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September 2004
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Prop. 36 Has Cut Prison Costs, Populations -- Fact Sheet

Voters approved Proposition 36 in November 2000 to reduce the incarceration of nonviolent drug offenders. This measure has had all of the predicted effects, and more, on the state prison system since it became effective:
  • Far fewer inmates serving time for drug possession - At year-end 2003, there were 7,055 fewer prison inmates serving time for simple drug possession than in June 2000, when the highest-ever total of 20,116 was recorded, during the campaign for Prop. 36. This 35% decline left the total number of inmates serving time for drug possession at 13,061.
  • Women’s prison closed - In February 2003, the Northern California Women’s Facility was closed, largely due to the reduction in female inmates caused by Prop. 36. Margot Bach, a spokeswoman for the California Department of Corrections, said, “There are a lot of reasons the population is down … but we think the biggest factor with the women’s numbers is Proposition 36.” (San Francisco Chronicle, April 21, 2002.)
  • $500 million saved by building only one of two planned prisons - When Prop. 36 was on the ballot in 2000, California was planning to build two new prisons by 2003 to keep up with growing inmate populations. The Legislative Analyst’s review of Prop. 36 predicted savings of between $450 million and $550 million as the state would be able to “delay the construction of additional prison beds as a result of this measure.” Since Prop. 36 was enacted, one of the planned new prisons was built, but plans for more have been scrapped.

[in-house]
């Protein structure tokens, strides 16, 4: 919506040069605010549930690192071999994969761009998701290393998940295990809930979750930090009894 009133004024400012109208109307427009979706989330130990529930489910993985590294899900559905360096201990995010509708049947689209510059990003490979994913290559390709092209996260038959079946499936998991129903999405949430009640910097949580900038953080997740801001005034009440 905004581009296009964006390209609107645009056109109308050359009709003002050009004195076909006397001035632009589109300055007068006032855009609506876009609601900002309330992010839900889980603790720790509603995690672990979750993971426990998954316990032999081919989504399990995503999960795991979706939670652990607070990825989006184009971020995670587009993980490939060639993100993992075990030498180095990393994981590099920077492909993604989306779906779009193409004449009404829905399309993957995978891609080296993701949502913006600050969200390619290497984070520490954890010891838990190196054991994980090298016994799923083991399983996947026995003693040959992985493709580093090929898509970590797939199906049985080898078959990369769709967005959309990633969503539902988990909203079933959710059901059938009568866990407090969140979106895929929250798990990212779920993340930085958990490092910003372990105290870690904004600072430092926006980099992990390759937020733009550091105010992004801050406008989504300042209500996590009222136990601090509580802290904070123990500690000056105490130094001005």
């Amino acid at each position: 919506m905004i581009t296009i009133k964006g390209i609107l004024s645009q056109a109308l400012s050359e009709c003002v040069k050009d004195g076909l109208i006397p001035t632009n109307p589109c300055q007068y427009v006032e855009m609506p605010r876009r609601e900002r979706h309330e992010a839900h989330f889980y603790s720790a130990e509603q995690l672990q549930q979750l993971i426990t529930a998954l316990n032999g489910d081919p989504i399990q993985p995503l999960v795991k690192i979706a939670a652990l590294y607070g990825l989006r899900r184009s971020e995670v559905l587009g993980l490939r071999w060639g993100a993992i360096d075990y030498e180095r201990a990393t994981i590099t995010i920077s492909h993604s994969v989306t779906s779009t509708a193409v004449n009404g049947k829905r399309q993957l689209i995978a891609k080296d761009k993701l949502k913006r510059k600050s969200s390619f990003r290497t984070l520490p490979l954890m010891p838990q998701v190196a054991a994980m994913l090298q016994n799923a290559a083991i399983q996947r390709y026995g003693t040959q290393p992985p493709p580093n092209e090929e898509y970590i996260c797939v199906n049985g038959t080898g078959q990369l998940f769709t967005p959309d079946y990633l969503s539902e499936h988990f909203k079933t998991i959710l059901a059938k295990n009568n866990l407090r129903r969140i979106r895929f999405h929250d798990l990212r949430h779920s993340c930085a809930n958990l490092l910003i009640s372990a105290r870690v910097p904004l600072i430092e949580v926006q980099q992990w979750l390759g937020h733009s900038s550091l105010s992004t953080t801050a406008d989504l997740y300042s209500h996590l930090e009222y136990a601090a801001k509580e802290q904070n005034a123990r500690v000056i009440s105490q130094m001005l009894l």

• Prison population rose less than 1% amid rise in crime - In recent years, as the economy has worsened, California has begun imprisoning many more offenders for property crimes. Yet the prison population rose just 0.7% after Prop. 36 was enacted, from 160,655 at year-end 2000 to 161,785 at year-end 2003. Prop. 36 made room for these more serious offenders to replace nonviolent drug users in prison.
  • Prison-building boom is over - Rod Hickman, secretary of the Youth and Adult Correctional Agency, declared this summer, “The era of building prisons is essentially over.” (Sacramento Bee, July 12, 2004.) Prop. 36 played a major role in ending this chapter in California history.


Common Sense for Drug Policy
California Society of Addiction Medicine
California State Association of Counties

Read commentary from Oliver H., a Prop 36 graduate.

Get the Facts
Over a dozen Proposition 36 fact sheets are available for download. Topics include: the Effectiveness of Drug Treatment, Drug Courts/Deferred Entry, and the California Correctional System.
breakdowns of the 2000 initiative votes
For background on the Prop. 36 campaign and other votes nationwide for drug policy reform, see:

Contact Lists
County Lead Agencies
and Contacts
Parole Region Contact
Probation Contacts



Drug Policy Alliance · (916) 444-3751 · [email protected]